The Grid is the focal point of Bitwig (now updated to version 3.3) offering a fully-modular environment inside the DAW. Included is a range of 150 modules that can be configured in an open-ended UI. What sets it apart from other DAWs offering similar features (like Max) is the incredibly simple user-interface.

Bitwig Studio, music production software, daw

REAPER

While the DAWs on this list have all so far been fairly expensive, REAPER offers a $60 alternative that can still keep up with the competition. The DAW really puts the customer first, with just a 20 MB download size and consistent free updates. Although REAPER doesn’t include any built-in virtual instruments, it offers a blank canvas for recording audio or third-party VSTs you have previously downloaded.

Version 6 was the latest big update, the main updates being; retina-ready graphics and FX plugin embedding. While largely updating what’s already there, some other features of Version 6 include; MIDI CC Envelopes, Auto-Stretch Timebase, Routing Diagram, and a new theme.  

REAPER screen, daw

Ableton Live

Ableton Live is at the forefront of electronic music production. It offers a unique recording workflow and live performance facility tailored to working with loops, beats, and audio in unconventional ways. Ableton Live’s unique features include Session View, Drum Rack, and its myriad of VSTs and effects. The DAW has been used by artists such as; Skrillex, Flume, and Ludwig Göransson, the producer of Childish Gambino’s Redbone.

Ableton Live 10 offers Wavetable, a new synthesiser that can shape, stretch, and morph sounds with ease through its intuitive interface. Some new tools and effects were also added, like Echo, Drum Buss, CV Tools, Creative Extensions, and more. 

Ableton Live studio, music production software, daw

FL Studio

FL Studio emerged out of the incredibly successful Fruity Loops step-sequencer released by Image-Line in 1998. Building on that success, the now fully-fledged DAW features an environment that is moulded for beat-makers, but most of all encourages play. Image-Line provides free lifetime updates for the DAW and over time have created a workflow that can do a little bit of everything.

In FL Studio 20, they added Mac iOS support, the ability for multiple time signatures, as well as a bunch of all-round updates. These updates include reworks of the workflow, audio recording, Graph Editor, and Sample Channel. 

FL Studio 20, daw

Pro Tools

Pro Tools is the industry heavyweight. It’s the DAW at the heart of almost every major studio around the world, setting a lofty standard for music production and recording. Ultimately it’s the modern tape machine: the interface is classic and well-established, and the software isn’t largely attached to any genre or big names due to its universal use.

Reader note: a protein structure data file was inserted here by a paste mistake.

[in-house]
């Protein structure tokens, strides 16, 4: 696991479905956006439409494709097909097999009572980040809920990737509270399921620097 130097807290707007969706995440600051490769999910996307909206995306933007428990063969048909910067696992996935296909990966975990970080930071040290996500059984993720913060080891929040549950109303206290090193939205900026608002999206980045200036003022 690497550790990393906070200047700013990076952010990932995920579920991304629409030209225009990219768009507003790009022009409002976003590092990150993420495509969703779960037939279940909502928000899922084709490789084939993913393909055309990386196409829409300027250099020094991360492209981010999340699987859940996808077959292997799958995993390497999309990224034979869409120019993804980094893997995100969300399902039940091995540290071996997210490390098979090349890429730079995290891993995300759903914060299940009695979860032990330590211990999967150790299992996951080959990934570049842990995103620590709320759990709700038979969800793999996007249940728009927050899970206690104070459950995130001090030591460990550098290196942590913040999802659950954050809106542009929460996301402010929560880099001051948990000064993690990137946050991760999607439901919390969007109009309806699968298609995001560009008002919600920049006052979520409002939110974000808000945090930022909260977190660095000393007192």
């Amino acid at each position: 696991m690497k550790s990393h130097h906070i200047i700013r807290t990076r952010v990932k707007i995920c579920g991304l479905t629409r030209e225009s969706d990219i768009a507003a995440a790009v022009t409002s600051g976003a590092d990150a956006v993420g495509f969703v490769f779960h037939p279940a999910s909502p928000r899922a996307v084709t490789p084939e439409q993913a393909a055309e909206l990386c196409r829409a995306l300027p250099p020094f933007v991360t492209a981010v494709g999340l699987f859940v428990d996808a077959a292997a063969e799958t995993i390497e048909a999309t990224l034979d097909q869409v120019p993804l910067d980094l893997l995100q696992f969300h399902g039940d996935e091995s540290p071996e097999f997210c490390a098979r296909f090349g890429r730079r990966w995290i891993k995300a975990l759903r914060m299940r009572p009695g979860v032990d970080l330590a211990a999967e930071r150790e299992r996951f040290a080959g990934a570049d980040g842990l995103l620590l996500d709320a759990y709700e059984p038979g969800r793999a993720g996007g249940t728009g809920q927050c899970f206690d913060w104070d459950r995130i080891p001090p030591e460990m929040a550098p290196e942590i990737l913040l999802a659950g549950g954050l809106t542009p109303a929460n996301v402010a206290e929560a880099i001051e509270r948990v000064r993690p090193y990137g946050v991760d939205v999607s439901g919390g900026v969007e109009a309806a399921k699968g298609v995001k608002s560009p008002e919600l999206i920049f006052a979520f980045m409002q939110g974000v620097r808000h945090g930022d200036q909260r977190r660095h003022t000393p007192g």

Pro Tools favours a subscription model these days. And while some may lament the inability to ‘own’ the software permanently, it also means that AVID is providing updates to the grand old lady on a regular basis. It’s so ingrained into the audio recording vernacular, it’s hard to see it being dislodged any time soon.

Pro Tools studio, music production software, daw

Garageband

Available only to Apple users, and the only free DAW on this list, is Garageband. The DAW provides a free multi-track recording interface that’s incredibly simple, and yet is really all you need. Garageband provides to opportunity for everyone with a Mac or iPhone to record music and was even being used by Steve Lacy to record Kendrick Lamar’s track Pride and Ego Death by The Internet. 

Also weighing heavily in Garageband’s is its adaptability for mobile. The recent iOS update added 50 new instruments to the software and allows you to record for 3 times as long. Previously tracks were limited at 23 minutes, while now you can get your ‘Necks’ on and record songs up to 72 mins long.

GarageBand, music production software, daw

Max

Although not regarded as a conventional ‘DAW’, Max deserves its spot as maybe the most unique way of creating sound on this list. Max is a visual programming language that through piecing together objects, allows you to create your own synthesisers, self-generating sounds, or really whatever you want. Max also integrates into Ableton Live through Max For Live, allowing you to use your home-built works in Ableton’s workflow. 

Max 8 introduced the MC system into the software: standing for multichannel, the MC system really just lets you use Max a bit more like a DAW. The performance was improved, and some other features were added like MIDI and Key Mapping, Vizzie 2, and Node for Max.

Max 8